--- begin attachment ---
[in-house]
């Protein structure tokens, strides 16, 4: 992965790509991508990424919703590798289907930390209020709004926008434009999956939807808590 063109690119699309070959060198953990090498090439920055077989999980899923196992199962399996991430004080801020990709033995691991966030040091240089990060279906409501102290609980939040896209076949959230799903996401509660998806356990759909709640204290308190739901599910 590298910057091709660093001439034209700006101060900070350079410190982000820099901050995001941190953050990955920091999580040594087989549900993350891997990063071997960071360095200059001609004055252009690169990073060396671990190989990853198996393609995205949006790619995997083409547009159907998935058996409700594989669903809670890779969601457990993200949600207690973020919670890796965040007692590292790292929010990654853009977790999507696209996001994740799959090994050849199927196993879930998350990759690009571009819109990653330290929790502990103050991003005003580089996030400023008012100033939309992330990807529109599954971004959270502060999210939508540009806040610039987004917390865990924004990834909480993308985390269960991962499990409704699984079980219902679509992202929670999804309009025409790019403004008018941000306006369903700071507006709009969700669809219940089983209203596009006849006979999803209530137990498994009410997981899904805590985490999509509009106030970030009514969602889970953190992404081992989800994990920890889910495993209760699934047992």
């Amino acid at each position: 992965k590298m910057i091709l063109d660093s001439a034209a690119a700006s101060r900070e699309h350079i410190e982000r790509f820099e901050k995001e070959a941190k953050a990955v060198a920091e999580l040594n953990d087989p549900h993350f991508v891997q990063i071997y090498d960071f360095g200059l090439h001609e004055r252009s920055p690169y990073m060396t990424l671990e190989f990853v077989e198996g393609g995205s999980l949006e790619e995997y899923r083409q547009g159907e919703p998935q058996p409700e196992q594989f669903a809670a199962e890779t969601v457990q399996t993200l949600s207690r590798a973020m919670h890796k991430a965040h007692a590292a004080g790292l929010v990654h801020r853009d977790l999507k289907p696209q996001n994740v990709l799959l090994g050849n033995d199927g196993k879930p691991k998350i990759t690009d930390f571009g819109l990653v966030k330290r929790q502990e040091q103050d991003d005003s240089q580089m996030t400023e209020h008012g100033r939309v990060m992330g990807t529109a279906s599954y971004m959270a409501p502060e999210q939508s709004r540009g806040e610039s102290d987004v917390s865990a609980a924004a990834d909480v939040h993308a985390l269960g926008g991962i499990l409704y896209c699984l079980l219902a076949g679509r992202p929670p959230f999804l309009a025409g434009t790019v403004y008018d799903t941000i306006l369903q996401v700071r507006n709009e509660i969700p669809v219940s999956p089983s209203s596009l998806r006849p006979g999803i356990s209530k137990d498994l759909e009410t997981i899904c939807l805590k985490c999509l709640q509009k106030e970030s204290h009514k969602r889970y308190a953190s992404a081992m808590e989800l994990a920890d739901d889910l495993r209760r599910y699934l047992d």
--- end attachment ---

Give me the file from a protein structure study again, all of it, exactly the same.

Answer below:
[in-house]
């Protein structure tokens, strides 16, 4: 992965790509991508990424919703590798289907930390209020709004926008434009999956939807808590 063109690119699309070959060198953990090498090439920055077989999980899923196992199962399996991430004080801020990709033995691991966030040091240089990060279906409501102290609980939040896209076949959230799903996401509660998806356990759909709640204290308190739901599910 590298910057091709660093001439034209700006101060900070350079410190982000820099901050995001941190953050990955920091999580040594087989549900993350891997990063071997960071360095200059001609004055252009690169990073060396671990190989990853198996393609995205949006790619995997083409547009159907998935058996409700594989669903809670890779969601457990993200949600207690973020919670890796965040007692590292790292929010990654853009977790999507696209996001994740799959090994050849199927196993879930998350990759690009571009819109990653330290929790502990103050991003005003580089996030400023008012100033939309992330990807529109599954971004959270502060999210939508540009806040610039987004917390865990924004990834909480993308985390269960991962499990409704699984079980219902679509992202929670999804309009025409790019403004008018941000306006369903700071507006709009969700669809219940089983209203596009006849006979999803209530137990498994009410997981899904805590985490999509509009106030970030009514969602889970953190992404081992989800994990920890889910495993209760699934047992």
């Amino acid at each position: 992965k590298m910057i091709l063109d660093s001439a034209a690119a700006s101060r900070e699309h350079i410190e982000r790509f820099e901050k995001e070959a941190k953050a990955v060198a920091e999580l040594n953990d087989p549900h993350f991508v891997q990063i071997y090498d960071f360095g200059l090439h001609e004055r252009s920055p690169y990073m060396t990424l671990e190989f990853v077989e198996g393609g995205s999980l949006e790619e995997y899923r083409q547009g159907e919703p998935q058996p409700e196992q594989f669903a809670a199962e890779t969601v457990q399996t993200l949600s207690r590798a973020m919670h890796k991430a965040h007692a590292a004080g790292l929010v990654h801020r853009d977790l999507k289907p696209q996001n994740v990709l799959l090994g050849n033995d199927g196993k879930p691991k998350i990759t690009d930390f571009g819109l990653v966030k330290r929790q502990e040091q103050d991003d005003s240089q580089m996030t400023e209020h008012g100033r939309v990060m992330g990807t529109a279906s599954y971004m959270a409501p502060e999210q939508s709004r540009g806040e610039s102290d987004v917390s865990a609980a924004a990834d909480v939040h993308a985390l269960g926008g991962i499990l409704y896209c699984l079980l219902a076949g679509r992202p929670p959230f999804l309009a025409g434009t790019v403004y008018d799903t941000i306006l369903q996401v700071r507006n709009e509660i969700p669809v219940s999956p089983s209203s596009l998806r006849p006979g999803i356990s209530k137990d498994l759909e009410t997981i899904c939807l805590k985490c999509l709640q509009k106030e970030s204290h009514k969602r889970y308190a953190s992404a081992m808590e989800l994990a920890d739901d889910l495993r209760r599910y699934l047992d």